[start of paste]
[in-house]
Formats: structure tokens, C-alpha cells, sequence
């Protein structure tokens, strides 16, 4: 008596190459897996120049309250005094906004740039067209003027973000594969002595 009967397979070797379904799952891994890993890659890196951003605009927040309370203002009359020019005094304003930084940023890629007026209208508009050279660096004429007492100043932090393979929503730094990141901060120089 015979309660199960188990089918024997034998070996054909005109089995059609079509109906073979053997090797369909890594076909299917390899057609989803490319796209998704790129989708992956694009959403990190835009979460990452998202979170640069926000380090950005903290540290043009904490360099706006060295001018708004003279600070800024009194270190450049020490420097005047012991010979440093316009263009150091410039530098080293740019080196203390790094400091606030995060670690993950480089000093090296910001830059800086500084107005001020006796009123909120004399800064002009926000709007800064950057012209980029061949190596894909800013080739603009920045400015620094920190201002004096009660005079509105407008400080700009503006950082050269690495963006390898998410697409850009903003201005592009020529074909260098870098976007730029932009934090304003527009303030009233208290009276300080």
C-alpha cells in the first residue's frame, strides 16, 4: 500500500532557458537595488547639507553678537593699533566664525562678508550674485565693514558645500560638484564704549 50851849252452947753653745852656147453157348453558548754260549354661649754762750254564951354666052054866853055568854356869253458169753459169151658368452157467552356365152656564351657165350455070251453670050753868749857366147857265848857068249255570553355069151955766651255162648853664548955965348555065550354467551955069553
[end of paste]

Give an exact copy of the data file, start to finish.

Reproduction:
[in-house]
Formats: structure tokens, C-alpha cells, sequence
């Protein structure tokens, strides 16, 4: 008596190459897996120049309250005094906004740039067209003027973000594969002595 009967397979070797379904799952891994890993890659890196951003605009927040309370203002009359020019005094304003930084940023890629007026209208508009050279660096004429007492100043932090393979929503730094990141901060120089 015979309660199960188990089918024997034998070996054909005109089995059609079509109906073979053997090797369909890594076909299917390899057609989803490319796209998704790129989708992956694009959403990190835009979460990452998202979170640069926000380090950005903290540290043009904490360099706006060295001018708004003279600070800024009194270190450049020490420097005047012991010979440093316009263009150091410039530098080293740019080196203390790094400091606030995060670690993950480089000093090296910001830059800086500084107005001020006796009123909120004399800064002009926000709007800064950057012209980029061949190596894909800013080739603009920045400015620094920190201002004096009660005079509105407008400080700009503006950082050269690495963006390898998410697409850009903003201005592009020529074909260098870098976007730029932009934090304003527009303030009233208290009276300080």
C-alpha cells in the first residue's frame, strides 16, 4: 500500500532557458537595488547639507553678537593699533566664525562678508550674485565693514558645500560638484564704549 50851849252452947753653745852656147453157348453558548754260549354661649754762750254564951354666052054866853055568854356869253458169753459169151658368452157467552356365152656564351657165350455070251453670050753868749857366147857265848857068249255570553355069151955766651255162648853664548955965348555065550354467551955069553